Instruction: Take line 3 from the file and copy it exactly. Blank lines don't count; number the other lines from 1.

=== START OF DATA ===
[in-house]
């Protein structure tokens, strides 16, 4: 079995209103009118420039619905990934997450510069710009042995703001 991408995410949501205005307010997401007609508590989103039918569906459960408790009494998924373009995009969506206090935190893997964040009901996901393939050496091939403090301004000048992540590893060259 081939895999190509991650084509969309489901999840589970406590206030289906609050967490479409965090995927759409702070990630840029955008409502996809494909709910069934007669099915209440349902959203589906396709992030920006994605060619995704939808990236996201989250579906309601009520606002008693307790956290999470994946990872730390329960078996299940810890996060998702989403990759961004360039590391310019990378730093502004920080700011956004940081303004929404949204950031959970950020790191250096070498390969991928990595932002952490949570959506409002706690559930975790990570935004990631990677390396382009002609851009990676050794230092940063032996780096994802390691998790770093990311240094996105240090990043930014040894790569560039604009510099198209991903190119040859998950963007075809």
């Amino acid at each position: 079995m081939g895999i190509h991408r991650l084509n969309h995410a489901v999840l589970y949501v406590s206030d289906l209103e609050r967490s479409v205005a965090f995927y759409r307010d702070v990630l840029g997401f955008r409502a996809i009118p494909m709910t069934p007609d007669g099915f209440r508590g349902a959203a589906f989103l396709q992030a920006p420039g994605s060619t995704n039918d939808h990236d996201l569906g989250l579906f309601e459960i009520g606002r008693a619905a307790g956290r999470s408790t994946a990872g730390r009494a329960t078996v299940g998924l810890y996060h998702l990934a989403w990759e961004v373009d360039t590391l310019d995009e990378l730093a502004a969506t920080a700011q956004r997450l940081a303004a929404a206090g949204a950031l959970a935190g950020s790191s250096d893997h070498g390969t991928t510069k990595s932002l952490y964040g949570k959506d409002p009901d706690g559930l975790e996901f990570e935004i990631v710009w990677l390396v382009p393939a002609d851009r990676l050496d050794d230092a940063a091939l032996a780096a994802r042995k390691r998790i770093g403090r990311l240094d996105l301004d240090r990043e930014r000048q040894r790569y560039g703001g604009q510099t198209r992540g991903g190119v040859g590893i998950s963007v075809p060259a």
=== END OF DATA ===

């Amino acid at each position: 079995m081939g895999i190509h991408r991650l084509n969309h995410a489901v999840l589970y949501v406590s206030d289906l209103e609050r967490s479409v205005a965090f995927y759409r307010d702070v990630l840029g997401f955008r409502a996809i009118p494909m709910t069934p007609d007669g099915f209440r508590g349902a959203a589906f989103l396709q992030a920006p420039g994605s060619t995704n039918d939808h990236d996201l569906g989250l579906f309601e459960i009520g606002r008693a619905a307790g956290r999470s408790t994946a990872g730390r009494a329960t078996v299940g998924l810890y996060h998702l990934a989403w990759e961004v373009d360039t590391l310019d995009e990378l730093a502004a969506t920080a700011q956004r997450l940081a303004a929404a206090g949204a950031l959970a935190g950020s790191s250096d893997h070498g390969t991928t510069k990595s932002l952490y964040g949570k959506d409002p009901d706690g559930l975790e996901f990570e935004i990631v710009w990677l390396v382009p393939a002609d851009r990676l050496d050794d230092a940063a091939l032996a780096a994802r042995k390691r998790i770093g403090r990311l240094d996105l301004d240090r990043e930014r000048q040894r790569y560039g703001g604009q510099t198209r992540g991903g190119v040859g590893i998950s963007v075809p060259a």